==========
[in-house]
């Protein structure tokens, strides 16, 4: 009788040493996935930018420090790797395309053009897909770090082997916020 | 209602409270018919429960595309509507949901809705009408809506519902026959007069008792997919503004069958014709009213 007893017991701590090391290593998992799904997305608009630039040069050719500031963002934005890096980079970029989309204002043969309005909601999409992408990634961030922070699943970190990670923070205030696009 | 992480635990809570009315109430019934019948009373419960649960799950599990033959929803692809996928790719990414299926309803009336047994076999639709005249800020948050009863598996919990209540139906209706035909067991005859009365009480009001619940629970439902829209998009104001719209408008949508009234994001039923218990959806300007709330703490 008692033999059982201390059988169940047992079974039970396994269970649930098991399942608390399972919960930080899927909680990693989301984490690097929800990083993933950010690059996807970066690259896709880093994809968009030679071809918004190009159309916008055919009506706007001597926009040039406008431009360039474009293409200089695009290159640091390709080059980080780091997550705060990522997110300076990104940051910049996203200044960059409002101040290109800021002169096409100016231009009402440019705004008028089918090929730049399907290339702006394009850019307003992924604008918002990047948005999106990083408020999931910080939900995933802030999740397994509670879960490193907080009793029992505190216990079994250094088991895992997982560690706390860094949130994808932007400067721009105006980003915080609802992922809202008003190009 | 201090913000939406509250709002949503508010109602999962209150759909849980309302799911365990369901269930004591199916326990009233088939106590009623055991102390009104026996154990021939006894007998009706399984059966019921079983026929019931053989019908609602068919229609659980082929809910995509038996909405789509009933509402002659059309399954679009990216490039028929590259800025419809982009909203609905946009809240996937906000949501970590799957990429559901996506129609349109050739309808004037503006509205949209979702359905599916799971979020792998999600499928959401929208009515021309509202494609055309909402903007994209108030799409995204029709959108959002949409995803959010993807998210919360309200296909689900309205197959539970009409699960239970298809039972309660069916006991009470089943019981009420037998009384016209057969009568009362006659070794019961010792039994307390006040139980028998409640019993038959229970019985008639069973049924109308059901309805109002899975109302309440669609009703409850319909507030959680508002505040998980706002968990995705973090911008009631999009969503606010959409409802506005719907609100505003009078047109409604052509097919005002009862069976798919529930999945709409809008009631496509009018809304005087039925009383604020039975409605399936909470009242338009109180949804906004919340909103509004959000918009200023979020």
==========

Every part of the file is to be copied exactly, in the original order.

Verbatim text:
[in-house]
């Protein structure tokens, strides 16, 4: 009788040493996935930018420090790797395309053009897909770090082997916020 | 209602409270018919429960595309509507949901809705009408809506519902026959007069008792997919503004069958014709009213 007893017991701590090391290593998992799904997305608009630039040069050719500031963002934005890096980079970029989309204002043969309005909601999409992408990634961030922070699943970190990670923070205030696009 | 992480635990809570009315109430019934019948009373419960649960799950599990033959929803692809996928790719990414299926309803009336047994076999639709005249800020948050009863598996919990209540139906209706035909067991005859009365009480009001619940629970439902829209998009104001719209408008949508009234994001039923218990959806300007709330703490 008692033999059982201390059988169940047992079974039970396994269970649930098991399942608390399972919960930080899927909680990693989301984490690097929800990083993933950010690059996807970066690259896709880093994809968009030679071809918004190009159309916008055919009506706007001597926009040039406008431009360039474009293409200089695009290159640091390709080059980080780091997550705060990522997110300076990104940051910049996203200044960059409002101040290109800021002169096409100016231009009402440019705004008028089918090929730049399907290339702006394009850019307003992924604008918002990047948005999106990083408020999931910080939900995933802030999740397994509670879960490193907080009793029992505190216990079994250094088991895992997982560690706390860094949130994808932007400067721009105006980003915080609802992922809202008003190009 | 201090913000939406509250709002949503508010109602999962209150759909849980309302799911365990369901269930004591199916326990009233088939106590009623055991102390009104026996154990021939006894007998009706399984059966019921079983026929019931053989019908609602068919229609659980082929809910995509038996909405789509009933509402002659059309399954679009990216490039028929590259800025419809982009909203609905946009809240996937906000949501970590799957990429559901996506129609349109050739309808004037503006509205949209979702359905599916799971979020792998999600499928959401929208009515021309509202494609055309909402903007994209108030799409995204029709959108959002949409995803959010993807998210919360309200296909689900309205197959539970009409699960239970298809039972309660069916006991009470089943019981009420037998009384016209057969009568009362006659070794019961010792039994307390006040139980028998409640019993038959229970019985008639069973049924109308059901309805109002899975109302309440669609009703409850319909507030959680508002505040998980706002968990995705973090911008009631999009969503606010959409409802506005719907609100505003009078047109409604052509097919005002009862069976798919529930999945709409809008009631496509009018809304005087039925009383604020039975409605399936909470009242338009109180949804906004919340909103509004959000918009200023979020």